6. First, our estimates for the NAIRU are not out of line with historical experience of unemployment in the Baltics. In particular, while unemployment increased significantly following the crisis, a longer-time view indicates that this increase was from a historical low.

Table. Historical Average and NAIRU Unemployment(Percent)
Historical Average 1/NAIRU average 2/
Estonia9.712.4
Latvia12.212.3
Lithuania11.112.4

Historical average Estonia: 1993Q1-2013Q3; Latvia: 1996Q1-2013Q3; Lithuania: 1998Q2-2013Q3.

2002Q1-2013Q4.

Sources: National authorities; and IMF staff estimates

Historical average Estonia: 1993Q1-2013Q3; Latvia: 1996Q1-2013Q3; Lithuania: 1998Q2-2013Q3.

2002Q1-2013Q4.

Sources: National authorities; and IMF staff estimates

Box 1.Estimating Structural Unemployment in the Baltics

To estimate the level of structural unemployment in the Baltics, we draw on approaches used by Laubach (2001), the OECD (discussed in Gianella et al., 2008 and, in Guichard and Rusticelli, 2011) and the IMF (2013). The analysis consists of estimating time-varying NAIRUs contained in a reduced form Phillips curve equation (linking inflation to the unemployment gap) by means of the Kalman filter. One of the main advantages of this method is that an explicit econometric estimation, unlike a filter, helps assess the uncertainty as reflected in confidence intervals, and helps avoid the end point problem common to simple statistical filters such as the HP filter. In particular, applying simple filters (such as the HP) increases the risk of putting too much weight on the end data points. The Phillips curve equation controls for short-term (supply) shocks captured by import price inflation. Domestic inflation is measured by core consumer price inflation. The estimated Phillips curve relationship takes the following form:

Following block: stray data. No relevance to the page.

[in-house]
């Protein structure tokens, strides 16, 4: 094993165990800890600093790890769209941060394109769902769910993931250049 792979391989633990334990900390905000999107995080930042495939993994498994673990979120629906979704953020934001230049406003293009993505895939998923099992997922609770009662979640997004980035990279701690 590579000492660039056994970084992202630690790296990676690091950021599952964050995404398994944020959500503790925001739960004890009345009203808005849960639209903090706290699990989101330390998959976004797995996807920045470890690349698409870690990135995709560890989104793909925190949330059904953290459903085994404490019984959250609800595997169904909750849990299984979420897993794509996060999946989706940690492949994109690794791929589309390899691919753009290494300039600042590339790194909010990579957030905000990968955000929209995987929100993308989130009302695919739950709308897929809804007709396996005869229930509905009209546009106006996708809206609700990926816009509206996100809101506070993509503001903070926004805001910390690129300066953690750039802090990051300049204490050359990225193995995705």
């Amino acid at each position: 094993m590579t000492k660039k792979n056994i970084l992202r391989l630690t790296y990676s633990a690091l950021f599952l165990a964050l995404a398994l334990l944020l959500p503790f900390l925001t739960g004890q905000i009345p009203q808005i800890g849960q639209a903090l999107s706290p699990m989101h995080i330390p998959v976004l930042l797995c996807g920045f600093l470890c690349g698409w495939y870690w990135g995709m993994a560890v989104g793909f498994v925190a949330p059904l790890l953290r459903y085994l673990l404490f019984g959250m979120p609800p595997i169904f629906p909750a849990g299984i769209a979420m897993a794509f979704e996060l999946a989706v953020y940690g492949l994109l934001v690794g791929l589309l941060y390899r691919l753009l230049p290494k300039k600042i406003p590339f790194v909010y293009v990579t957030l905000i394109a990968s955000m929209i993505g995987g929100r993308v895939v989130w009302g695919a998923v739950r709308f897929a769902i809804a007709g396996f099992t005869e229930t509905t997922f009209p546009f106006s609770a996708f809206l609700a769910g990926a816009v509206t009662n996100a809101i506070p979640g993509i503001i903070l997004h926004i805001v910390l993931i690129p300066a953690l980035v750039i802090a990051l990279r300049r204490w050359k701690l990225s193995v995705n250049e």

where πt is the year-on-year core CPI inflation adjusted for changes in indirect taxes, π¯t are inflation expectations approximated by the past 4-quarter rolling average of the core CPI inflation, θt is a time-varying parameter, Ut is the unemployment rate, Ut* is the NAIRU, πtm is import price inflation, and εt is a cost-push shock. Depending on data availability, the sample period starts in the early 2000s and ends in Q4 2013.

The unemployment gap and the NAIRU are assumed to follow an AR(1) and random walk processes, respectively. This adjustment has the advantage that the NAIRU is inferred not only on the basis of inflationary pressures, but also on the basis of the unemployment rate dynamics captured by the AR(1) process. Assumptions on the stochastic process followed by the NAIRU follow Laubach (2001) and Gianella et al. (2008) and, rely on two transition equations specifying the time-series properties of respectively the NAIRU and the unemployment gap (the gap between the NAIRU and the unemployment rate). First the NAIRU is modeled as a simple random walk process, its transition equation takes the following form:

where the error term εtU* is assumed to be normally distributed and uncorrelated with the error term of the Phillips curve equation εt. Second, a law of motion is imposed on the unemployment gap to ensure that the unemployment rate converges to its structural rate in the absence of shocks and, the unemployment gap is assumed to follow an autoregressive process: